Building on the firm’s award winning Dutch
Dialogues New Orleans workshops, Waggonner
& Ball led the Greater New Orleans Urban Water
Plan
, a water-based landscape and urban design
proposal that illustrates how the region can live
with water rather than fight against it. The Plan
employs a multi-layered, ground-up approach that
is science-based, place-based, and adaptable. We
convened and coordinated a large international
multidisciplinary team to develop the multiscaled,
actionable strategy. Waggonner & Ball’s
leadership has created a shift in public policy and
project implementation, urban planning, and increased support for best practices of urban water management vision in the city and region.

Resilient Hampton

LAYERD PLANNING TO ANTICIPATE FUTURE SHOCKS IN HAMPTON, VIRGINIA

Waggonner & Ball is the prime consultant for Resilient Hampton, which builds upon earlier work from the Dutch Dialogues Virginia workshop that the firm also led. The City of Hampton committed to a holistic, multi-phase effort that includes citywide planning, addressing resilience with a local military base, and the design of specific projects that will create multiple benefits. This
broad, comprehensive, and long term strategy values existing assets while planning for future adaptation.

The Phase 1 Living With Water Hampton document is the first step in creating a strategy for a resilient city by identifying both threats and community values. Analyzing the main forces of water in Hampton – storm surge, tidal action, stormwater, and groundwater – help understand the current condition and plan for the future. A framework of principles, goals, and values developed from place-driven analysis, including public workshops and community meetings. Understanding places that share common water conditions will guide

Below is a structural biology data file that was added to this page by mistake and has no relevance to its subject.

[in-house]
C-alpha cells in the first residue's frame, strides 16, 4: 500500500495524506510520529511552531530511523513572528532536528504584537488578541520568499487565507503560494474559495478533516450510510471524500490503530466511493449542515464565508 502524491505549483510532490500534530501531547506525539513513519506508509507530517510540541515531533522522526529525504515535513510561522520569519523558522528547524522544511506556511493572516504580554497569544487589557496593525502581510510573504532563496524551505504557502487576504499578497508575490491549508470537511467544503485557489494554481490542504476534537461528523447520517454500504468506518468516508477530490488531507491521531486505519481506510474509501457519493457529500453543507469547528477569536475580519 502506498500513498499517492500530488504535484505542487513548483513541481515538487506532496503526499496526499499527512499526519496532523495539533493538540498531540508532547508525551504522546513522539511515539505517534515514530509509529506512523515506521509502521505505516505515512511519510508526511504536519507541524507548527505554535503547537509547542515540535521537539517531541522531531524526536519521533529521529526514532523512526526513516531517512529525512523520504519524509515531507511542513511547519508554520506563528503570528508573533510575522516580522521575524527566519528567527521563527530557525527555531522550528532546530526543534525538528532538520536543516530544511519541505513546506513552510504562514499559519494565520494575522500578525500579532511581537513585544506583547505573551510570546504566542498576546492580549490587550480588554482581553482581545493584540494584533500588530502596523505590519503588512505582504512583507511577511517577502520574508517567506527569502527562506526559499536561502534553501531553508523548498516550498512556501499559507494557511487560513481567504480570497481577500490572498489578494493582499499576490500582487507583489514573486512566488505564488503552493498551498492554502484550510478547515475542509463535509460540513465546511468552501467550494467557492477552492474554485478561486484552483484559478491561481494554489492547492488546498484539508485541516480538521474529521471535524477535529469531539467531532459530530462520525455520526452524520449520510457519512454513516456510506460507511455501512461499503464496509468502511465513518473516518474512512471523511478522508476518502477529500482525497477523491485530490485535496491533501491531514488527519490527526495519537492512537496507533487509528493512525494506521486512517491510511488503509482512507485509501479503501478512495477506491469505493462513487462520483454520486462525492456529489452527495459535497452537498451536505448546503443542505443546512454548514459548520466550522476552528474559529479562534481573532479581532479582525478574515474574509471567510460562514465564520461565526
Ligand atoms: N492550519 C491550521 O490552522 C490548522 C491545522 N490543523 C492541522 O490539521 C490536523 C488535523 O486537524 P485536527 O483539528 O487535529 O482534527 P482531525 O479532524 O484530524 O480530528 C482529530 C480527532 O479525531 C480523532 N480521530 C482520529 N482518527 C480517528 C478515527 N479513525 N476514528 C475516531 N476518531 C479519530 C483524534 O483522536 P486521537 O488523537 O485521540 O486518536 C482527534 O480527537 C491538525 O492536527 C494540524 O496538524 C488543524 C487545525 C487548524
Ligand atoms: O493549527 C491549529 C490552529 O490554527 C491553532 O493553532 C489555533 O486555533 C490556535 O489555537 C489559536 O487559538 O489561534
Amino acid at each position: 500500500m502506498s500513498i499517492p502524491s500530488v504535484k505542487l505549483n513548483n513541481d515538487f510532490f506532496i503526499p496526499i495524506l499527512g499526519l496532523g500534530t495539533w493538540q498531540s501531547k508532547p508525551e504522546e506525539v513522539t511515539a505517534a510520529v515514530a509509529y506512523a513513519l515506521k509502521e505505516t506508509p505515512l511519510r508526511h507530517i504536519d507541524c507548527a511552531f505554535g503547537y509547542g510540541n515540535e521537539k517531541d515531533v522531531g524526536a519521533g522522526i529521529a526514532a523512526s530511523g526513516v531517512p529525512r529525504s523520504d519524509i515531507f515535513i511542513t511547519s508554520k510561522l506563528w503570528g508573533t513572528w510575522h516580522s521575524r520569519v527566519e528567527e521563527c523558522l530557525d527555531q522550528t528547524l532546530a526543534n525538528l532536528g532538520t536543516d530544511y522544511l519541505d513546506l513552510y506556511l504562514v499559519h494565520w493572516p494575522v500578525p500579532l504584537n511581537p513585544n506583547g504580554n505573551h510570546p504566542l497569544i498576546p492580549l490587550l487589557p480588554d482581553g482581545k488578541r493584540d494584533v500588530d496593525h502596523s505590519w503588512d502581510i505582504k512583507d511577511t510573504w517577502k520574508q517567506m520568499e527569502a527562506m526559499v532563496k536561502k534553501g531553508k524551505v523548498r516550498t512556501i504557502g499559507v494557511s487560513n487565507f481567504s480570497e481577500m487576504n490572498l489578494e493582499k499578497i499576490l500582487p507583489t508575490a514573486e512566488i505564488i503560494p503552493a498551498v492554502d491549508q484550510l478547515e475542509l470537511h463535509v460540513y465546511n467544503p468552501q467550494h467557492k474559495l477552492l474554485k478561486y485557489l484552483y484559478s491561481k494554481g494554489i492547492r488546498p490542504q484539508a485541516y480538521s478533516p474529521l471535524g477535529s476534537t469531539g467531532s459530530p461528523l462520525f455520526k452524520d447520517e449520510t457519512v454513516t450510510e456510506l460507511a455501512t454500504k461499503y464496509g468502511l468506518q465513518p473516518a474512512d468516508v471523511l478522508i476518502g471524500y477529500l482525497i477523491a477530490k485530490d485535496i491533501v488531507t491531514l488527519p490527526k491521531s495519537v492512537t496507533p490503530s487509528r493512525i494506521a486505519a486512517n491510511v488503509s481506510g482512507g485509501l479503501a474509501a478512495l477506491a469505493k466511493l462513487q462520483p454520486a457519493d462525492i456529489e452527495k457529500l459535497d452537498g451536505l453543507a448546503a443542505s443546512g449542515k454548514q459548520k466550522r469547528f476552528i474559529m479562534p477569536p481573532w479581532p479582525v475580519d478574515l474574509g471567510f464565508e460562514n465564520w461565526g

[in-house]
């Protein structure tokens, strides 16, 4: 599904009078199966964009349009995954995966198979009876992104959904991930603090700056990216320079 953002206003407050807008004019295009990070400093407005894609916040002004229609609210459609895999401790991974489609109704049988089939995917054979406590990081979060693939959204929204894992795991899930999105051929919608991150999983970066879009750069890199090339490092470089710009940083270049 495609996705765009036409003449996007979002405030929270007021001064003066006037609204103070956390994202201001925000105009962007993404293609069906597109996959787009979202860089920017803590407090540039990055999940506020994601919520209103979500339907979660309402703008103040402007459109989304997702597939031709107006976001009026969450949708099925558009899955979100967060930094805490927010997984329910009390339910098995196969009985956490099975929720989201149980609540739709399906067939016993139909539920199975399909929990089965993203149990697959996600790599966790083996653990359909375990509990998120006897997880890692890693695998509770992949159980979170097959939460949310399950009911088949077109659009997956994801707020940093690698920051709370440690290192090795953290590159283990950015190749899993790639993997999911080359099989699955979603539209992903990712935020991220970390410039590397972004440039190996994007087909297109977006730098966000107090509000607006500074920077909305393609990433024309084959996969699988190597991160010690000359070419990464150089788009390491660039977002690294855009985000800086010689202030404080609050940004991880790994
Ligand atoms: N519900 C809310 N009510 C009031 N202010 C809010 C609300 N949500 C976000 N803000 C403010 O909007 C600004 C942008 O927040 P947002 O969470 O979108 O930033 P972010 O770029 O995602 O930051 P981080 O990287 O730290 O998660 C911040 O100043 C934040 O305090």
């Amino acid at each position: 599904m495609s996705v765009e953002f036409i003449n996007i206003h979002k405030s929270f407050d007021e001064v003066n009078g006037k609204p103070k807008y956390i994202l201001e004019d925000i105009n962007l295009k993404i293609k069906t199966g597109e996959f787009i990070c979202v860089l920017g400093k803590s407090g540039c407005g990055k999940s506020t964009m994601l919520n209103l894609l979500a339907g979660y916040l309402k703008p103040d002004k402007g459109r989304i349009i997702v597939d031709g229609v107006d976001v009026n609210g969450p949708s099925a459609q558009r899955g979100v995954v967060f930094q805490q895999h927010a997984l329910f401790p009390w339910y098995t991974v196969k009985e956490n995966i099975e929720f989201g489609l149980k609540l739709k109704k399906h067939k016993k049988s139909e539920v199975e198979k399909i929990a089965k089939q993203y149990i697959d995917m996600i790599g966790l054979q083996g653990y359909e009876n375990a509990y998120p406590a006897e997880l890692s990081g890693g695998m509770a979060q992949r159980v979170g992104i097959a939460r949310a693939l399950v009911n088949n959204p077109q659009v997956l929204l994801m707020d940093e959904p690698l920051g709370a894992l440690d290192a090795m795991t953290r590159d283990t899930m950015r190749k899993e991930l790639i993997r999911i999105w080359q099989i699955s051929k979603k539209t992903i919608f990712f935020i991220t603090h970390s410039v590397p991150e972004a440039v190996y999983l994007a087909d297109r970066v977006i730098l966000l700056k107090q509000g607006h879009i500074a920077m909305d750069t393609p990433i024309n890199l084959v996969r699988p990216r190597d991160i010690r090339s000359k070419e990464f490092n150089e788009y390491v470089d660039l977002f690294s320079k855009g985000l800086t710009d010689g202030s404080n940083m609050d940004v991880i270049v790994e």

future projects, and an evaluation tool will assist with prioritizing implementation of resilience efforts.

A partnership with Langley Air Force Base developed a unique, unprecedented addendum to a previous Joint Land Use Study in order to prioritize design strategies for resilience and adaptation, so that the City of Hampton can continue to support the base.

Norfolk Ohio Creek Watershed Resilience

ENHANCING RESILIENCY FOR A COASTAL URBAN COMMUNITY THROUGH NATURE BASED DESIGN

Funded as part of the HUD-initiated National Disaster
Resilience Competition (NDRC), the Norfolk Ohio Creek
Watershed
project aims to reduce risk from nuisance
flooding and coastal inundation for two neighborhoods
along the Elizabeth River. The project is organized into
three major strategies: coastal defense, Living With
Water®, and connectivity with amenities.

Waggonner & Ball was the lead designer on the NDRC
application and is the lead architect and urban design
for the implementation phase of the project.

A coastal protection alignment, designed as a
continuous berm or floodwall, encircles the edge of
the historic Chesterfield Heights neighborhood to
reduce risks posed by increasing storm surge due to
sea level rise, reduce coastal erosion, and expand tidal
ecosystems through integration of a living shoreline.